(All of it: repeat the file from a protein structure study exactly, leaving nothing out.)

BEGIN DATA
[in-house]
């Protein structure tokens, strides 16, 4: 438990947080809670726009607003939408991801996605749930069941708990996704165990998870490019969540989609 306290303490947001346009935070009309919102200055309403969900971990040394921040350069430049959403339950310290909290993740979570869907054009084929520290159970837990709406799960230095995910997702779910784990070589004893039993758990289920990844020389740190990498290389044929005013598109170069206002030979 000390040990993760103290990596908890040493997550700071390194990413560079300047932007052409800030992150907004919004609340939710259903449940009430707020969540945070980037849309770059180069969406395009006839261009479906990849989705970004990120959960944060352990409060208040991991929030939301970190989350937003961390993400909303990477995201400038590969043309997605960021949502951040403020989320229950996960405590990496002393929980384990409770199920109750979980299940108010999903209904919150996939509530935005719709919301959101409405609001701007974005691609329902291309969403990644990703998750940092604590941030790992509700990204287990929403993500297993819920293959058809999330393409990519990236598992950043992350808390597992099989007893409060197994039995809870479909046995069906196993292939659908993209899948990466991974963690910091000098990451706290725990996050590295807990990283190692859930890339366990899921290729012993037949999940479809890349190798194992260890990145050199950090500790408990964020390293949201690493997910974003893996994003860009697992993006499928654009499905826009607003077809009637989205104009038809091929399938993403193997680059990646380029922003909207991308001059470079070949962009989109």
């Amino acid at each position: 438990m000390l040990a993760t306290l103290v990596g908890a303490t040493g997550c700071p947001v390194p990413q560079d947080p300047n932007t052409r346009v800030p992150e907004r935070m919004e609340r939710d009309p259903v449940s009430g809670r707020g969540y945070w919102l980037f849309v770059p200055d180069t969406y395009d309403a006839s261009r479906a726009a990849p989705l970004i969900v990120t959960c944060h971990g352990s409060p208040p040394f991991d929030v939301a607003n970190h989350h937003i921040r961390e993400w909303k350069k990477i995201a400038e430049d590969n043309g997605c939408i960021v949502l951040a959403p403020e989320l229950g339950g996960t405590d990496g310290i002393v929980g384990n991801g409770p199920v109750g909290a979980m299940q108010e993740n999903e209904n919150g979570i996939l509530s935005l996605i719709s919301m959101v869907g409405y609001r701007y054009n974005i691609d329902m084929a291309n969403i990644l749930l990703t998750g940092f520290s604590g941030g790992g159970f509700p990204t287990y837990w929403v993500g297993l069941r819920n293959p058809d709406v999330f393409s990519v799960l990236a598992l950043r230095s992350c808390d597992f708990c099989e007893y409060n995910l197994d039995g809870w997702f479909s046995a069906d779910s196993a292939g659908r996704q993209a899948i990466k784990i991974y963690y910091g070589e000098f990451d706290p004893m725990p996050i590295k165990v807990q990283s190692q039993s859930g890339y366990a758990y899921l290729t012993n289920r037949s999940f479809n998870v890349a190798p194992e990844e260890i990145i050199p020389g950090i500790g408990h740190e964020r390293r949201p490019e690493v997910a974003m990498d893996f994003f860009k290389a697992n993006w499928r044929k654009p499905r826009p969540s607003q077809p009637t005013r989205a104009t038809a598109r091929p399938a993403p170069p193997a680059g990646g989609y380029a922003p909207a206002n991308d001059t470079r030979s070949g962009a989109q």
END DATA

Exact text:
[in-house]
């Protein structure tokens, strides 16, 4: 438990947080809670726009607003939408991801996605749930069941708990996704165990998870490019969540989609 306290303490947001346009935070009309919102200055309403969900971990040394921040350069430049959403339950310290909290993740979570869907054009084929520290159970837990709406799960230095995910997702779910784990070589004893039993758990289920990844020389740190990498290389044929005013598109170069206002030979 000390040990993760103290990596908890040493997550700071390194990413560079300047932007052409800030992150907004919004609340939710259903449940009430707020969540945070980037849309770059180069969406395009006839261009479906990849989705970004990120959960944060352990409060208040991991929030939301970190989350937003961390993400909303990477995201400038590969043309997605960021949502951040403020989320229950996960405590990496002393929980384990409770199920109750979980299940108010999903209904919150996939509530935005719709919301959101409405609001701007974005691609329902291309969403990644990703998750940092604590941030790992509700990204287990929403993500297993819920293959058809999330393409990519990236598992950043992350808390597992099989007893409060197994039995809870479909046995069906196993292939659908993209899948990466991974963690910091000098990451706290725990996050590295807990990283190692859930890339366990899921290729012993037949999940479809890349190798194992260890990145050199950090500790408990964020390293949201690493997910974003893996994003860009697992993006499928654009499905826009607003077809009637989205104009038809091929399938993403193997680059990646380029922003909207991308001059470079070949962009989109």
């Amino acid at each position: 438990m000390l040990a993760t306290l103290v990596g908890a303490t040493g997550c700071p947001v390194p990413q560079d947080p300047n932007t052409r346009v800030p992150e907004r935070m919004e609340r939710d009309p259903v449940s009430g809670r707020g969540y945070w919102l980037f849309v770059p200055d180069t969406y395009d309403a006839s261009r479906a726009a990849p989705l970004i969900v990120t959960c944060h971990g352990s409060p208040p040394f991991d929030v939301a607003n970190h989350h937003i921040r961390e993400w909303k350069k990477i995201a400038e430049d590969n043309g997605c939408i960021v949502l951040a959403p403020e989320l229950g339950g996960t405590d990496g310290i002393v929980g384990n991801g409770p199920v109750g909290a979980m299940q108010e993740n999903e209904n919150g979570i996939l509530s935005l996605i719709s919301m959101v869907g409405y609001r701007y054009n974005i691609d329902m084929a291309n969403i990644l749930l990703t998750g940092f520290s604590g941030g790992g159970f509700p990204t287990y837990w929403v993500g297993l069941r819920n293959p058809d709406v999330f393409s990519v799960l990236a598992l950043r230095s992350c808390d597992f708990c099989e007893y409060n995910l197994d039995g809870w997702f479909s046995a069906d779910s196993a292939g659908r996704q993209a899948i990466k784990i991974y963690y910091g070589e000098f990451d706290p004893m725990p996050i590295k165990v807990q990283s190692q039993s859930g890339y366990a758990y899921l290729t012993n289920r037949s999940f479809n998870v890349a190798p194992e990844e260890i990145i050199p020389g950090i500790g408990h740190e964020r390293r949201p490019e690493v997910a974003m990498d893996f994003f860009k290389a697992n993006w499928r044929k654009p499905r826009p969540s607003q077809p009637t005013r989205a104009t038809a598109r091929p399938a993403p170069p193997a680059g990646g989609y380029a922003p909207a206002n991308d001059t470079r030979s070949g962009a989109q």